Ideal Soil pH: 5.5 – 7.5.

Also, see:

Plant Problems

Soil Temperatures

Ideal Soil pH for all vegetables.

Pumpkin Plants 2015-01

Is Your Pumpkin Patch Space Limited?

When it comes to growing pumpkins, where there’s a will, there’s a way. Let the vines grow across the lawn or sidewalk (see picture above). It’s only for a few weeks. You might be amazed at some of the places where people have grown them. We received an email from a woman in Los Angeles. She was growing them on the rooftop of a high-rise apartment, inside of an old kiddie pool. Also, it is possible to grow them in big 5-10 gallon buckets. Although they do need much more care with water and fertilizer. Try miniature varieties in buckets or large containers on your deck. Let the plants hang off the deck.

Therefore, we challenge you to use your imagination and find ways to grow our beloved fruit.

Pumpkins on deck, pumpkin picking tips, how to grow pumpkins

Insects and Pests

Gardeners love pumpkins. Insects and a wide variety of pests love ’em, too. The most common insects are Cucumber beetles, squash vine borers, and squash bugs. Dusting or spraying regularly before an infestation occurs, is recommended.

Squash Vine Borers (SVB’s) are a serious problem in some areas. SVB’s bore into the vine and eats the vine from the inside out. Untreated, it ends your season. More on Squash Vine Borers.

Squash Bugs will suck the juices of plants. If severe, the plant will die. More on Squash Bugs

Among the animals that love either the plants or the fruit are bunnies, woodchucks, squirrels, and deer. Use animal repellent like pepper and garlic sprays as needed. More on sprays.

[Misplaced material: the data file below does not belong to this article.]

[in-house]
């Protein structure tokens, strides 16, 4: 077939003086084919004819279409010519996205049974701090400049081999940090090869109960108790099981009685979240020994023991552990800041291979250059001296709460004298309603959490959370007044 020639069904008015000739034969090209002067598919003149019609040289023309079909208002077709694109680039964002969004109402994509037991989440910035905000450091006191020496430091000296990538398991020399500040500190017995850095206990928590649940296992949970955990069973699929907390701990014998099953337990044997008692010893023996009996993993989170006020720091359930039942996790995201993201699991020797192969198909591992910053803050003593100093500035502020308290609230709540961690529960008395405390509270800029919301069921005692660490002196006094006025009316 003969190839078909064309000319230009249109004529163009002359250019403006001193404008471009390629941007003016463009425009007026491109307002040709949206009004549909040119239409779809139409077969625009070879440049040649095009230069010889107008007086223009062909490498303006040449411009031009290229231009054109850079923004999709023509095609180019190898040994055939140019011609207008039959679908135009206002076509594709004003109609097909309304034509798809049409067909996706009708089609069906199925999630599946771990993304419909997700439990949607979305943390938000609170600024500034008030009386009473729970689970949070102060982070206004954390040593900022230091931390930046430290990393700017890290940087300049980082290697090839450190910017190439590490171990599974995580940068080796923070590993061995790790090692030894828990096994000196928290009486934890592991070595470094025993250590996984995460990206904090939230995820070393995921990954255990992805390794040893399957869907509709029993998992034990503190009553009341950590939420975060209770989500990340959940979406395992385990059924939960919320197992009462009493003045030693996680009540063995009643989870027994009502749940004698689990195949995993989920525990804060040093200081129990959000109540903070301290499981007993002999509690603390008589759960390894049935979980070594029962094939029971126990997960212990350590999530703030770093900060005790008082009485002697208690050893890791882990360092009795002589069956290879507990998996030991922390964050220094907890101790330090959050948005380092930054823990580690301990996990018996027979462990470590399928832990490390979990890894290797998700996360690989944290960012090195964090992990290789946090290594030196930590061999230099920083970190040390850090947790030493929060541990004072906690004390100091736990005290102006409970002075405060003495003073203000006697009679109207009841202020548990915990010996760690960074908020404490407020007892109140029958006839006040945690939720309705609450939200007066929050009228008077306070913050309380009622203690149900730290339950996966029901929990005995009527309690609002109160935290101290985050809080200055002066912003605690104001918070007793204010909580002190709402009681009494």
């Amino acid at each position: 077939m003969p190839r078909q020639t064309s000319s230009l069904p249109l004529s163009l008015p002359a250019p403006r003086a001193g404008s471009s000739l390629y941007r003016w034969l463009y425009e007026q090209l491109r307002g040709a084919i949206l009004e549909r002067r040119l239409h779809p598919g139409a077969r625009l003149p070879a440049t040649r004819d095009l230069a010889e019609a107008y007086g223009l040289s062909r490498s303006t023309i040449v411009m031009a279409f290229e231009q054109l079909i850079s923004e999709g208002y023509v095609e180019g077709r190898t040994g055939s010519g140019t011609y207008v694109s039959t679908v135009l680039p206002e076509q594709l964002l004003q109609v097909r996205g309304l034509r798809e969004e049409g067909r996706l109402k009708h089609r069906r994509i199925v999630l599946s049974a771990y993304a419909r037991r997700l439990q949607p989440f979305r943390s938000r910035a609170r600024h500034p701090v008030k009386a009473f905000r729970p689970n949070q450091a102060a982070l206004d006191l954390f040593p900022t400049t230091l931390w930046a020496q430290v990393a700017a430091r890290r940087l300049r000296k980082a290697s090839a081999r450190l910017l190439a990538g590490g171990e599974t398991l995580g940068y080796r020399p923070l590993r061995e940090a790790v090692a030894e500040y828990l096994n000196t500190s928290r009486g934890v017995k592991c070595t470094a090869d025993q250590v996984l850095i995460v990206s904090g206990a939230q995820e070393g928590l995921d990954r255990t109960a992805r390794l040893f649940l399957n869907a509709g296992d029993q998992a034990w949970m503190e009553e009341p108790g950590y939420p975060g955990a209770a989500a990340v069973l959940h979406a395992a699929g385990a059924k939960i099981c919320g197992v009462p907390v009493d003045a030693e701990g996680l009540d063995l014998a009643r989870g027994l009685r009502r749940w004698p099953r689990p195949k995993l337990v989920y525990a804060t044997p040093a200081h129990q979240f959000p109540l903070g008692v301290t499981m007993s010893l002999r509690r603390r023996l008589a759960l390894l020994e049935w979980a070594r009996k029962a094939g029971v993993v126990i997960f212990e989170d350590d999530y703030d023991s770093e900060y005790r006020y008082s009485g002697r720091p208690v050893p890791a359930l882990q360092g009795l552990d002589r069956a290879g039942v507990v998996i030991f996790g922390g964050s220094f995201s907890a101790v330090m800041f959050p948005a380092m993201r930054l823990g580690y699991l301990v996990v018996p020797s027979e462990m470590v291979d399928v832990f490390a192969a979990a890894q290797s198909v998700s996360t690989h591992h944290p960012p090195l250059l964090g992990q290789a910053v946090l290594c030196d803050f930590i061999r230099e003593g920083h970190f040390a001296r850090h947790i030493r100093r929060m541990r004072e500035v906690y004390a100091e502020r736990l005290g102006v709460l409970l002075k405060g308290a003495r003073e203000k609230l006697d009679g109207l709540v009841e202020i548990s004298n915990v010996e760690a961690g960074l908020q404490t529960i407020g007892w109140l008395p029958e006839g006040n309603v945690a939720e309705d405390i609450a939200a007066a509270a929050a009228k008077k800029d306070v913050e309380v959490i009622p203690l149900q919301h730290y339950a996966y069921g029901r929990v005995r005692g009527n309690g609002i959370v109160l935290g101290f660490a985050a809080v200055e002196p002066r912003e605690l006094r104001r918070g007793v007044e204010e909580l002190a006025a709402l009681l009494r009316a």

Plant Disease

A variety of diseases affect pumpkin plants, most notable is powdery mildew. Apply fungicides at the first sign of a problem. Better still, apply them before plant disease problems occur. Hot, humid weather encourages pumpkin diseases.

Tip: Allow enough time after watering for the leaves to dry before evening. Water on the leaves in warm weather encourages plant disease.

Cucurbita Flaticon

When to Pick Ripe Pumpkins

Days to Maturity: Days to maturity vary widely, depending upon variety. Plan 90-100 days for miniature pumpkins, 100-120 days for Jack O’Lanterns, and 130-160 days for giant pumpkins.

It’s easy to tell when an orange pumpkin variety is ripe. It turns a bright orange. Pick them as soon as they are ripe. Then, put them somewhere in or around the house where they can glow!

However, it is not quite as easy to tell when a non-orange variety is ripe. For these varieties, use these clues: 1. growth has stopped 2. The stem turns dry and brown. 3. the shell hardens.  

If your pumpkins ripen early, we recommend you pick them before an animal or insects find them and decides to eat it for dinner. Store them in a cool, dry place out of sunlight until the weather cools in your area. Once the weather cools, bring them outside for display.

Tip: The stem gives pumpkins character. Use a sharp knife to cut the stem. Importantly,never carry a pumpkin by the stem, as it can break.

See more Pumpkin Picking Tips

Plant Hardiness

Pumpkin plants are tender annuals. Protect them from frost and cold weather both spring and fall. Weather below 50 degrees will slow or even stunt their growth.

Garden Tip: In the spring, use five-gallon buckets for a quick cover-up on cold fall nights. They are a perfect size, and can be quickly placed over the plant.

Pumpkin Recipes